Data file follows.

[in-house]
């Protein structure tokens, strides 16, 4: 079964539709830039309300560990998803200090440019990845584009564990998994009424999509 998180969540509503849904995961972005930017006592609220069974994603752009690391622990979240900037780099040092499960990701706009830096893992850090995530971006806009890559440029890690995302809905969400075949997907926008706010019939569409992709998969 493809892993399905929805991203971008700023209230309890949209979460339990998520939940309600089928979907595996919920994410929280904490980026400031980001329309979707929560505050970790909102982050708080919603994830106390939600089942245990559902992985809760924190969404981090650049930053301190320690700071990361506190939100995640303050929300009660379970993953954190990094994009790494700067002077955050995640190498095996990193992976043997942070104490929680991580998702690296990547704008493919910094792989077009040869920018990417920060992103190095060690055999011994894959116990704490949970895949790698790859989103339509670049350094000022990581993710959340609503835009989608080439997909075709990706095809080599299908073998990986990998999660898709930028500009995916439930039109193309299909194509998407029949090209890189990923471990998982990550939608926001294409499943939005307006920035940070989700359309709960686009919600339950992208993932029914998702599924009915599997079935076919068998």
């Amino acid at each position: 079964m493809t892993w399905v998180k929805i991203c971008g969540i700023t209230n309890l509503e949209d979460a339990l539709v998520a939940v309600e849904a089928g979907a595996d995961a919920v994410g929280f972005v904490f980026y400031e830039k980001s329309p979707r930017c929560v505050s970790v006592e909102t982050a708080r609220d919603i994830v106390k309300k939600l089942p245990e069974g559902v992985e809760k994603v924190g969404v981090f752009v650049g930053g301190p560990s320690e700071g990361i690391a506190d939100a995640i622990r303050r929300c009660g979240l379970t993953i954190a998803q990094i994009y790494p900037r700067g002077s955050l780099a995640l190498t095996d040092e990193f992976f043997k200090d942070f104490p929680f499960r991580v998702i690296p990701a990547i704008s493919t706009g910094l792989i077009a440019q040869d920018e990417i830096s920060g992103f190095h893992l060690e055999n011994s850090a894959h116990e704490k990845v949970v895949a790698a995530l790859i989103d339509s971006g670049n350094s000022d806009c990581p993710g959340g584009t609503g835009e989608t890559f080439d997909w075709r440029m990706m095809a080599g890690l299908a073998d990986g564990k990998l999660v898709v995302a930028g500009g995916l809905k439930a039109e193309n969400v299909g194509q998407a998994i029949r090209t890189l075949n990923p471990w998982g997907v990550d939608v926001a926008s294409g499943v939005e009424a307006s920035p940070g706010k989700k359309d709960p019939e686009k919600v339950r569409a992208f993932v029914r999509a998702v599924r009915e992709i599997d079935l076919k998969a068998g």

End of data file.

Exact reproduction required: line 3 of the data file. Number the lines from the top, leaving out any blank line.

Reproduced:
């Amino acid at each position: 079964m493809t892993w399905v998180k929805i991203c971008g969540i700023t209230n309890l509503e949209d979460a339990l539709v998520a939940v309600e849904a089928g979907a595996d995961a919920v994410g929280f972005v904490f980026y400031e830039k980001s329309p979707r930017c929560v505050s970790v006592e909102t982050a708080r609220d919603i994830v106390k309300k939600l089942p245990e069974g559902v992985e809760k994603v924190g969404v981090f752009v650049g930053g301190p560990s320690e700071g990361i690391a506190d939100a995640i622990r303050r929300c009660g979240l379970t993953i954190a998803q990094i994009y790494p900037r700067g002077s955050l780099a995640l190498t095996d040092e990193f992976f043997k200090d942070f104490p929680f499960r991580v998702i690296p990701a990547i704008s493919t706009g910094l792989i077009a440019q040869d920018e990417i830096s920060g992103f190095h893992l060690e055999n011994s850090a894959h116990e704490k990845v949970v895949a790698a995530l790859i989103d339509s971006g670049n350094s000022d806009c990581p993710g959340g584009t609503g835009e989608t890559f080439d997909w075709r440029m990706m095809a080599g890690l299908a073998d990986g564990k990998l999660v898709v995302a930028g500009g995916l809905k439930a039109e193309n969400v299909g194509q998407a998994i029949r090209t890189l075949n990923p471990w998982g997907v990550d939608v926001a926008s294409g499943v939005e009424a307006s920035p940070g706010k989700k359309d709960p019939e686009k919600v339950r569409a992208f993932v029914r999509a998702v599924r009915e992709i599997d079935l076919k998969a068998g």